Dealing with worry using a worry tree

Fatmata Kamara
Mental Health Nurse Global Case Manager
19 May 2023
Next review due May 2026

We all worry sometimes. Our worry tree infographic below is designed to help you work through your worries, with tips and ideas on how to manage them better.

lady with a toddler on lap, working at a laptop

Infographic: Worry tree

The worry tree infographic is designed to help you work through your worries, with tips and ideas on how to manage them better. Start at the bottom of the tree and work your way up.

Alternatively, you can either follow our written step-by-step guide below or click on the image below to download a larger version of the infographic (PDF, 0.3MB).

Worry tree

Work through your worries

The step-by-step guide helps you work through the worry tree infographic above.

What are you worrying about?

Start with identifying what it is specifically that you’re worrying about.

Is there something you can do about it now?

If there is something you can do, this is a practical worry. It’s a worry that you can do something about right now.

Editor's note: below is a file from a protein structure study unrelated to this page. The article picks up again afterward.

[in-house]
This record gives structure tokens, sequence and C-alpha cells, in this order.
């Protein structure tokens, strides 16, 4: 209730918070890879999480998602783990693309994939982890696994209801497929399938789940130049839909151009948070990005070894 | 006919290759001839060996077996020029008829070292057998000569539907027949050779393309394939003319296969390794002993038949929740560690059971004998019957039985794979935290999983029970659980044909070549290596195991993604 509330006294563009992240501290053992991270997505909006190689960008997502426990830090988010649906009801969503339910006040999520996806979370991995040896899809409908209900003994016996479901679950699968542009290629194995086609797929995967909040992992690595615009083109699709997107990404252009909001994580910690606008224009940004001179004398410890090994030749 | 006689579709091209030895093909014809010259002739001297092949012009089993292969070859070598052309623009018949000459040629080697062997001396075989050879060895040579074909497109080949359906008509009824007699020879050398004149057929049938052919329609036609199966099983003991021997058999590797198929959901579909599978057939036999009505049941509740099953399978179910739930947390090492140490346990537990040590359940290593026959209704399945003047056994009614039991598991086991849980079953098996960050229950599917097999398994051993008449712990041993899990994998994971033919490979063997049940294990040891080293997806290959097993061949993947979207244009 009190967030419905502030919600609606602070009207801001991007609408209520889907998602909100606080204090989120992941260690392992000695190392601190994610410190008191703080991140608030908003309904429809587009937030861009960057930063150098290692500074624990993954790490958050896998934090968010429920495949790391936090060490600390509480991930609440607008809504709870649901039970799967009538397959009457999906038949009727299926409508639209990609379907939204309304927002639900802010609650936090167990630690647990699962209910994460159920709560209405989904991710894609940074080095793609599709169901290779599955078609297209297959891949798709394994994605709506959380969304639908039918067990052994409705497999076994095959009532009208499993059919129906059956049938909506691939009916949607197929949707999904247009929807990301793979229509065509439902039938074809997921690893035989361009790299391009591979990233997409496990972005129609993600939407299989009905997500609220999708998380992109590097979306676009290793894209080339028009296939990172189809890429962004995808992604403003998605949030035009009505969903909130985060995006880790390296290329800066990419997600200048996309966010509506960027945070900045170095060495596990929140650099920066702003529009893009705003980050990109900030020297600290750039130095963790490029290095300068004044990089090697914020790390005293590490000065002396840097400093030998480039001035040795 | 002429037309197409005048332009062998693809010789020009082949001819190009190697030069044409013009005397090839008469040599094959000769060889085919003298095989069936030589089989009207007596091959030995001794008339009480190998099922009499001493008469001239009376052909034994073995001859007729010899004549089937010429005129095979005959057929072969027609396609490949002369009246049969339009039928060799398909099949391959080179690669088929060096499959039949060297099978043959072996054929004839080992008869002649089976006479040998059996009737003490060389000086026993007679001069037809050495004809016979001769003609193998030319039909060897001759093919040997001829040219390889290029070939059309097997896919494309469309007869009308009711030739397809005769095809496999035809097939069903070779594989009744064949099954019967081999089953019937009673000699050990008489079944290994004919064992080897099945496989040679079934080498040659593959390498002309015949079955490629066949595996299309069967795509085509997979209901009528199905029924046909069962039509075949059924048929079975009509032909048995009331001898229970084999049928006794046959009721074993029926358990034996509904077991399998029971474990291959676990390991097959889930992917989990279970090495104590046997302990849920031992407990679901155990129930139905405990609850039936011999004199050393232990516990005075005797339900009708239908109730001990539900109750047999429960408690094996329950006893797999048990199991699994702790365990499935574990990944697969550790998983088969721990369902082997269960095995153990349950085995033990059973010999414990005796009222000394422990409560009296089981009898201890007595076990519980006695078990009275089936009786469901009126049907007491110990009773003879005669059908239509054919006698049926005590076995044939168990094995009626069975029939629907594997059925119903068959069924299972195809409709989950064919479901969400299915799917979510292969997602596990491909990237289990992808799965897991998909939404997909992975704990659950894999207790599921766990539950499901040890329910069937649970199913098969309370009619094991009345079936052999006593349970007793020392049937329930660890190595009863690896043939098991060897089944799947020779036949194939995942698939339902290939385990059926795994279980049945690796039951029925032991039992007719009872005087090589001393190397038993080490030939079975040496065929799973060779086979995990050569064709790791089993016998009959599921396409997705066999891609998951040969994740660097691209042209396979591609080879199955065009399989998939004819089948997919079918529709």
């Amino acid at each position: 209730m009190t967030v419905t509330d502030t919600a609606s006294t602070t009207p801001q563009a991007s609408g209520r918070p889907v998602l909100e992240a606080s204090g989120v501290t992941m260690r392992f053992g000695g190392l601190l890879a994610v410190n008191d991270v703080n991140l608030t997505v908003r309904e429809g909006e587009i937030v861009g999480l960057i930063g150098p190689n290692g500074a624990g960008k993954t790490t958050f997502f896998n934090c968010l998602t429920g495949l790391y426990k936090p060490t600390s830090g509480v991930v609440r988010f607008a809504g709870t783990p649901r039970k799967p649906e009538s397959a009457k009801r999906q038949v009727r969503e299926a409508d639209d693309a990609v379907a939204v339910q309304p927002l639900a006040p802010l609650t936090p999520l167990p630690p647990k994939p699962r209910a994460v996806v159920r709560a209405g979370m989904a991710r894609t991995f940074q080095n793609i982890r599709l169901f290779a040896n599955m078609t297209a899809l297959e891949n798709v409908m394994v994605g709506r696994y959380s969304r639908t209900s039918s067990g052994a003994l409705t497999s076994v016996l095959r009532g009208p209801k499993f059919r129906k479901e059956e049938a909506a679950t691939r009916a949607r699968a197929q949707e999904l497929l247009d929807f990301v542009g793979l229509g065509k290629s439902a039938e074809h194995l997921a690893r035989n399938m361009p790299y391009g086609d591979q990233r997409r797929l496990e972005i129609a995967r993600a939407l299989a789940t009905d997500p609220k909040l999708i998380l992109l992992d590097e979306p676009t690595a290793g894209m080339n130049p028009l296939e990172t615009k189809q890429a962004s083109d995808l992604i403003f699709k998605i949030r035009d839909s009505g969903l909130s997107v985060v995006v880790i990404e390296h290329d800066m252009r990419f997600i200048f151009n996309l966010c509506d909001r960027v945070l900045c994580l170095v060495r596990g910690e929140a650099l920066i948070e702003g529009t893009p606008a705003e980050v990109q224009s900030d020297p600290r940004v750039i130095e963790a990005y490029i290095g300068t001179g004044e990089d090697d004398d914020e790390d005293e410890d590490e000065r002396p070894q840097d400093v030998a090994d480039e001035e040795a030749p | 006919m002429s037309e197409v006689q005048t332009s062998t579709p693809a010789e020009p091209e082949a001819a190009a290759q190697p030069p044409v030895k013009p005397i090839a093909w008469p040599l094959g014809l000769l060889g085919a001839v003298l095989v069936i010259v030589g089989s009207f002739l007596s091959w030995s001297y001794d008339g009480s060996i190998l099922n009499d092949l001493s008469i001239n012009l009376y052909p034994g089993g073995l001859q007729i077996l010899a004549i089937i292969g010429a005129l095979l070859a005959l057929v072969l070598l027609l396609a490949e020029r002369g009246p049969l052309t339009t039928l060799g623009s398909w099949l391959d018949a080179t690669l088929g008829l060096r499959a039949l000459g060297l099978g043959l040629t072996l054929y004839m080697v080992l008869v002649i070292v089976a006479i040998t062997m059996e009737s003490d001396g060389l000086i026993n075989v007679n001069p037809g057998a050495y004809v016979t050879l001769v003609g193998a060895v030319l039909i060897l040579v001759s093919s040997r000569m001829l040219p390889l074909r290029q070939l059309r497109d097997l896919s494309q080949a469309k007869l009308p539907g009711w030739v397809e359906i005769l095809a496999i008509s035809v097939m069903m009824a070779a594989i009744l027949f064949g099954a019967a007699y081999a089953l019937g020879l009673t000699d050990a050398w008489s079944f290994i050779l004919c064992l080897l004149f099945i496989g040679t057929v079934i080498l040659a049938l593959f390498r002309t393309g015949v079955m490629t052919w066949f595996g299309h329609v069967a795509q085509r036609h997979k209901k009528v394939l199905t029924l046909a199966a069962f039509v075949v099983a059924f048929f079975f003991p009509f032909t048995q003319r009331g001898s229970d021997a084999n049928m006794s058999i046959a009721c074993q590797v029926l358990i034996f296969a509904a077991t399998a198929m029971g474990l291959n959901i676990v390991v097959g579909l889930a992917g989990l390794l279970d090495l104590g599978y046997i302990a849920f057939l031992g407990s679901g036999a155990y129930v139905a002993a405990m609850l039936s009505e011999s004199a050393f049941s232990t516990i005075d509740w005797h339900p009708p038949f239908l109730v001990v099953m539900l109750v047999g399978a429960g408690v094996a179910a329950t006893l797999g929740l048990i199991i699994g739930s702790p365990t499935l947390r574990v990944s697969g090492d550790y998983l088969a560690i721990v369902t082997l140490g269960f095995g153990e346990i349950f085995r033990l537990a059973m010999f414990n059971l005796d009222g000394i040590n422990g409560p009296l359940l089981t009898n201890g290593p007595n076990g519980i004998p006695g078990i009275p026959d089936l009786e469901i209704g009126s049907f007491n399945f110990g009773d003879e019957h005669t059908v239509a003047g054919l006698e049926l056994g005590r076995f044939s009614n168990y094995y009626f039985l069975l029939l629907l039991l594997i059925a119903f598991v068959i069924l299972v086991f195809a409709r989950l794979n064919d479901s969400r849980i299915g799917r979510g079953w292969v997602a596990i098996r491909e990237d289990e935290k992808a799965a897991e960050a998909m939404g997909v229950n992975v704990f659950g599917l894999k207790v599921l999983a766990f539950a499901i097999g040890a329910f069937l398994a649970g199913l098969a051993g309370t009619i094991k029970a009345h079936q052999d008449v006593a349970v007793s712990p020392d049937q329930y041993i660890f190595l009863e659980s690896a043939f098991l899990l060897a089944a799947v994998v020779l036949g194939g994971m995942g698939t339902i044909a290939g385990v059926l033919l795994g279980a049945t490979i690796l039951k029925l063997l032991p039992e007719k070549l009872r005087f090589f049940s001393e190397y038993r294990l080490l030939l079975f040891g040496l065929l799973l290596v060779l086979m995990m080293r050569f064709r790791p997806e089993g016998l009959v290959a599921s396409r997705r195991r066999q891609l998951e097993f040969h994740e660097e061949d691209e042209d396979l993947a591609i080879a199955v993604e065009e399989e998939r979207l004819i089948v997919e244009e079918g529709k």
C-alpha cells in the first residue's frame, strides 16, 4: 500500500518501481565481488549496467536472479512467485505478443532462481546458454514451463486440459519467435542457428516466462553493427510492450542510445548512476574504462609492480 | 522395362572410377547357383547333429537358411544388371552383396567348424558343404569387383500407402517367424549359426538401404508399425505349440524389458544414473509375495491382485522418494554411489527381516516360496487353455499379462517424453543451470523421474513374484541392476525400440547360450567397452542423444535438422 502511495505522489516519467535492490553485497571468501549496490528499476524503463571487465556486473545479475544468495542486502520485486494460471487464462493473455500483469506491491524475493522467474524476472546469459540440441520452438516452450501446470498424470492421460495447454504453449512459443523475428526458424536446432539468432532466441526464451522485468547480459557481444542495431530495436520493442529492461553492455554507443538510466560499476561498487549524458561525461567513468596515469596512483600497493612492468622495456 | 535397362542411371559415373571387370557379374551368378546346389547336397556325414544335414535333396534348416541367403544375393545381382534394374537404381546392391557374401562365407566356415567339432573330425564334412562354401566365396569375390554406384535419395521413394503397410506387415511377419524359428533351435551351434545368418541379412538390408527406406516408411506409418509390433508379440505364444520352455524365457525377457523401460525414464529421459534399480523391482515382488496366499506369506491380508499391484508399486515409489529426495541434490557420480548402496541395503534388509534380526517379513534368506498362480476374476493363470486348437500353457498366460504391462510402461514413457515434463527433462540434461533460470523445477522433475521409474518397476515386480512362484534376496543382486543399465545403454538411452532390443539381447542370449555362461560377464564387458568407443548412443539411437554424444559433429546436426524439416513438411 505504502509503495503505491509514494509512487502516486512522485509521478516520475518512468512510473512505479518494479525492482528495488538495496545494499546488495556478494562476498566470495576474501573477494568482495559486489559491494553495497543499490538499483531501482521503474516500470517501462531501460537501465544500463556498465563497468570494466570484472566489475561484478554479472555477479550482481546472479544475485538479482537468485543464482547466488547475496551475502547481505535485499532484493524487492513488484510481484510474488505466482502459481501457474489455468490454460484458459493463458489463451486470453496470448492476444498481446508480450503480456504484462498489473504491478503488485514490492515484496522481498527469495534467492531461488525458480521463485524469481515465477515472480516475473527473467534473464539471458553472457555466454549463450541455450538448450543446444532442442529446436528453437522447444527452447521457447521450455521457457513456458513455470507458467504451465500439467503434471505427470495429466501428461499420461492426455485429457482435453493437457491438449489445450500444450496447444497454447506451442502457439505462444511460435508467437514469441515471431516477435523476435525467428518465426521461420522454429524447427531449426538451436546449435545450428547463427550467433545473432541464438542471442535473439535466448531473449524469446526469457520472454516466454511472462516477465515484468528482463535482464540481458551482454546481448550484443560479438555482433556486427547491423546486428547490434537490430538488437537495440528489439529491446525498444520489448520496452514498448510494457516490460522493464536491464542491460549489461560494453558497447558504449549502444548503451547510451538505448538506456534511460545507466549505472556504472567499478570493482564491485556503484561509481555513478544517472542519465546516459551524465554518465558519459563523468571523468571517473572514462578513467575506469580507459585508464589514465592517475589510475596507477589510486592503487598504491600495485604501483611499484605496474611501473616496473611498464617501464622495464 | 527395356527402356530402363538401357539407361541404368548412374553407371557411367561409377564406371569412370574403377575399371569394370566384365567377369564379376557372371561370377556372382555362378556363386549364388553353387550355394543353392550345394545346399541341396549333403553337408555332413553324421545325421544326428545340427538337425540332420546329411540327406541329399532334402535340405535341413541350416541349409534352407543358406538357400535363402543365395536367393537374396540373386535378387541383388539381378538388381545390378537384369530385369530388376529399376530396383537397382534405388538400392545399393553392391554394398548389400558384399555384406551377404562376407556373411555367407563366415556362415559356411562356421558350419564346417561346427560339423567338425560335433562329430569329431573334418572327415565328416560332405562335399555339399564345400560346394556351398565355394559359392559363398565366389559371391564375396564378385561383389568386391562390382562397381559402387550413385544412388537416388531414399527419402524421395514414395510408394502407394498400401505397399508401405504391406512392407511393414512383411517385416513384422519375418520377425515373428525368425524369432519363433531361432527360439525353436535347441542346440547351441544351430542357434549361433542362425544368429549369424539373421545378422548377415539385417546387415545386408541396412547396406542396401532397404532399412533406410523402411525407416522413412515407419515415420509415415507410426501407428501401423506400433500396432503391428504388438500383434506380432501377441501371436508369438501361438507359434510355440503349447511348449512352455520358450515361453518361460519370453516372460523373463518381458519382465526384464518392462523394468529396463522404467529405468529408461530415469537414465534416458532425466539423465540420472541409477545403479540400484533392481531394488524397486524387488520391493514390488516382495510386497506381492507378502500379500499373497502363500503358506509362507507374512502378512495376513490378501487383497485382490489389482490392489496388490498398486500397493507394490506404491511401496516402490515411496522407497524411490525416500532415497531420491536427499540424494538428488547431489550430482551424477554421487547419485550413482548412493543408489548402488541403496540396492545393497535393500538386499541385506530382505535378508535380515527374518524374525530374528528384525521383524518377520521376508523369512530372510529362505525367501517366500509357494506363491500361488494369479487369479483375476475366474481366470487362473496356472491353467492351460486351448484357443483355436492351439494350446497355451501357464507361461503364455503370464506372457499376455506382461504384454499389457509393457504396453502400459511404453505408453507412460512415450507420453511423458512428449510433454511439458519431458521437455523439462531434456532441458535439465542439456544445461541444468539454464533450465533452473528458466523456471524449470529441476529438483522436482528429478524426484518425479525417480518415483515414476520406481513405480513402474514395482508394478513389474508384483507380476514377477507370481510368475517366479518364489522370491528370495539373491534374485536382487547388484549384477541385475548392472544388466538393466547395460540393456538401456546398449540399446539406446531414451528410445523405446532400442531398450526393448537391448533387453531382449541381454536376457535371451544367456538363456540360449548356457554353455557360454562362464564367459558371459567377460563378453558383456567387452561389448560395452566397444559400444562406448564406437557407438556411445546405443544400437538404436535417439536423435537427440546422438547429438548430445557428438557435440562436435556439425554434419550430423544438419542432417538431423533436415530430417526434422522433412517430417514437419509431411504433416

What can you do about your worries?

  • Think about your options – you may want to make a list. Pick the best option and do it. If it’s not something you can do right now, then decide when you will do it.
  • Take comfort in the knowledge that you’ve done what you can and let it go.

What if I can’t do anything about what’s worrying me?

If you’re worried about something that you can’t do anything about right now, then this is what’s called a hypothetical or ‘what if’ worry.

So, what can you do if you’re in this situation?

  • Be present. When your thoughts start to spiral, try to bring yourself back to what’s happening right now in the present moment.
  • Try a relaxation exercise such as progressive muscle relaxation.
  • Postpone the worry – give it a specific time and place when you can deal with it better.
  • Write your worries down. Keeping a journal can help you get thoughts out of your head. When you look back at them, you may find the worry is no longer there.
  • Practise accepting uncertainty – this can help you let go of wanting to predict and control every outcome.

If you’re concerned about your worries and they’re affecting your mental health, speak to your GP for advice and support.

If you’re worried about your mental health, our direct access service aims to provide you with the advice, support and treatment you need as quickly as possible. You’ll be able to get mental health advice and support usually without the need for a GP referral. Learn more today.

Fatmata Kamara
Fatmata Kamara (she/her)
Mental Health Nurse Global Case Manager



Rasheda Begum, Health Content Editor at Bupa UK

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